MIT engineer Joel Dawson and colleagues built a handheld probe that could help doctors monitor muscle atrophy in patients with Lou Gehrig's Disease and other ailments.
Shortly after taking a faculty position at MIT, Joel Dawson '96, SM '97 got together with his former music teacher, Elena Ruehr, for coffee. Ruehr, an MIT lecturer in music and theater arts, mentioned that her husband, a neurologist at Beth Israel, was looking for an engineer to help him with a device to measure muscle loss in patients with Lou Gehrig's Disease and other muscular ailments.
Dawson, who specializes in microchips for wireless communications, was intrigued by the chance to do something outside his normal focus -- and something that might have a direct impact on improving people's lives.
"A lot of my lab's research is on microchips for wireless systems, and electronics for cell phones and base stations," says Dawson, an associate professor of electrical engineering. "Wireless communications have helped people, but here the sense of help is a little bit more direct."
Dawson assisted Ruehr's husband, Dr. Seward Rutkove, with a muscle probe that is now being tested in patients at Beth Israel Deaconess Medical Center, where Rutkove is director of the Division of Neuromuscular Disease. Rutkove launched the project nearly a decade ago, in hopes of creating an easy, accurate way to monitor muscle loss in patients with Lou Gehrig's Disease, also known as amyotrophic lateral sclerosis, or ALS. The disease attacks the motor neurons that control voluntary muscle movement, leading to muscle weakness and atrophy.
"Once somebody is diagnosed, we don't have a great way of tracking the progression of the disease," says Rutkove.
There is currently no treatment for ALS, but being able to accurately measure the progression of muscle loss could help researchers evaluate the effectiveness of drugs in clinical trials. Measuring muscle loss can also help doctors determine whether patients with treatable conditions such as inflammatory muscle diseases and orthopedic injuries are responding to therapy.
Currently, muscle function is tested with electromyography, which requires a needle to be placed in the patient's muscle as the patient contracts it -- a painful procedure.
Rutkove and Dawson's probe assesses muscle loss using electric impedance myography (EIM), which measures muscle's resistance to an electrical current by passing a small, non-painful amount of current though the muscle using two electrodes. Rutkove has found that testing this resistance, or impedance, in muscular atrophy patients over time gives an accurate picture of muscle loss or gain.
To gather useful data, however, impedance must be measured in several different directions across a muscle, which can be time-consuming.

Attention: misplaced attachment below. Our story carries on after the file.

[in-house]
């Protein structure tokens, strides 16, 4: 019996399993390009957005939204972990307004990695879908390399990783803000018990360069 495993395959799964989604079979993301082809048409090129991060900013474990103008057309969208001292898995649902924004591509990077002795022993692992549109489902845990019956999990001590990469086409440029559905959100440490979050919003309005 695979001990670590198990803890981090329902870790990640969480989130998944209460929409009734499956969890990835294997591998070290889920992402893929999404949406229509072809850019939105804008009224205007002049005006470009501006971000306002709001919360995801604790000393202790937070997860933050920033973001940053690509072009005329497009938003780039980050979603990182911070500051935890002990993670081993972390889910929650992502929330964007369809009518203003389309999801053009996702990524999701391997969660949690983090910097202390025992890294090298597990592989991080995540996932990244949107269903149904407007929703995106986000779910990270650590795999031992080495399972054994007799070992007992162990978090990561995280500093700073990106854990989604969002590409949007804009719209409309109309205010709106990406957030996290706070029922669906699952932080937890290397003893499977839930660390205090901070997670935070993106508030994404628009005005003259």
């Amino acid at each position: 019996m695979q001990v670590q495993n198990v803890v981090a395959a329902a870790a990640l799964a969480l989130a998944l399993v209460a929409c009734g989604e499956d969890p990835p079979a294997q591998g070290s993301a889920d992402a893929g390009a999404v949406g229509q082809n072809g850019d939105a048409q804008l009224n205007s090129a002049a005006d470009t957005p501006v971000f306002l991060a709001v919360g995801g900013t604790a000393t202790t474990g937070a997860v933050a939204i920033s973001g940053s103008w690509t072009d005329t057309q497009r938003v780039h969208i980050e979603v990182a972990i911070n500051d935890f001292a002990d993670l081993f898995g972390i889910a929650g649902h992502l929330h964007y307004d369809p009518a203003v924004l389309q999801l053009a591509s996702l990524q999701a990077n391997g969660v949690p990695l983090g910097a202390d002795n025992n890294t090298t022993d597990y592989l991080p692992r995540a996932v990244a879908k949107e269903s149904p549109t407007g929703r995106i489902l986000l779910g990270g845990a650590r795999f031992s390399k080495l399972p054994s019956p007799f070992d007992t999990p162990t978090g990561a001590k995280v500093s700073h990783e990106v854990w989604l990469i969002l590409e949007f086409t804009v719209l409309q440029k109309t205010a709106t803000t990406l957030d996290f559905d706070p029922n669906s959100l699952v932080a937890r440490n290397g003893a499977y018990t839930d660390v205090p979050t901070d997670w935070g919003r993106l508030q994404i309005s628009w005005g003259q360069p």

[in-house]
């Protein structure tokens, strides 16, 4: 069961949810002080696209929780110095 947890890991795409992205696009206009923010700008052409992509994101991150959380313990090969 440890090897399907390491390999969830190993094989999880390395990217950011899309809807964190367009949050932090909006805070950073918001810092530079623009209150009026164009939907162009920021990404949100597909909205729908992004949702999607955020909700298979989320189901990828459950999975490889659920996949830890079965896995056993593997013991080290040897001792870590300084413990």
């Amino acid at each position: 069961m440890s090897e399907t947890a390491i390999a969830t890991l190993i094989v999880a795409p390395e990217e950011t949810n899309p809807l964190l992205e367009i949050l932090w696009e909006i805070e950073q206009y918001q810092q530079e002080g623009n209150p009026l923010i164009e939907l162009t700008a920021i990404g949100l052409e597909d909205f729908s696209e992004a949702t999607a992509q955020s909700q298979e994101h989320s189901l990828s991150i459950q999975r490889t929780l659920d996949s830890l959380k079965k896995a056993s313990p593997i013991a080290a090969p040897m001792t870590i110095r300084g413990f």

"If you're going to use electrodes, you stick them on, do your measurement and then re-apply them in a different direction and do the measurement again," says Dawson. "If you're interested in more than two directions, you can see it's a long procedure."
Rutkove enlisted Dawson to package the EIM system into a handheld device that doctors or physical therapists could easily use in their clinics. The new device contains two concentric rings of electrodes, which can be selectively activated to produce measurements in different directions, eliminating the need to repeatedly attach and detach single electrodes.
The first generation of their device produced accurate measurements, but with its spiky electrodes protruding, was not patient-friendly. It was also too complicated for a non-engineer to use easily. "In principle, we could have stopped there. We were getting the data we wanted, but a physical therapist is not going to use something like this. It's too cumbersome," says Dawson.
Making the probe more user friendly was a process Dawson compared to Apple's design of the iPod and iPhone. "MP3 players had been around for a long time, but they didn't really take off until they were easy to use," he says. "The iPhone practically teaches you how to use it. As user interface goes, it's genius."
With help from MIT postdoctoral associate Hong Ma, the team made the probe smaller and easier to use, and built an electrode array with a flat surface instead of spikes, making it more comfortable for patients.
William David, a neurologist at Massachusetts General Hospital who is familiar with the project, says that such a probe has the potential to one day become the neurologist's equivalent of a stethoscope.
"If they can successfully develop a handheld probe that you simply place on a patient's skin, it could be a non-invasive and very speedy test to perform at the bedside, with no discomfort to the patient," he says.
Dawson and his colleagues describe the latest generation of the EIM probe in a paper they have submitted to the Annals of Biomedical Engineering. They presented the first generation probe at the IEEE International Engineering in Medicine and Biology Conference last year.
Once perfected, the device could be used not only to study ALS but also to help evaluate muscle health in patients with other disorders, such as muscular dystrophy.
Rutkove, who has filed a patent on the device, has also talked to NASA about the possibility of using the probes to measure muscle atrophy in astronauts undertaking a potential mission to Mars. During the six-month trip, astronauts would lose muscle mass due to the lack of gravity, but there's no easy way to measure just how much their strength would be affected. With the probe, the astronauts could evaluate whether they strong enough to open the hatch door, or perform other tasks requiring strength.
Rutkove said he expects the device could be ready for commercial production within two years and could possibly receive FDA approval another year after that.
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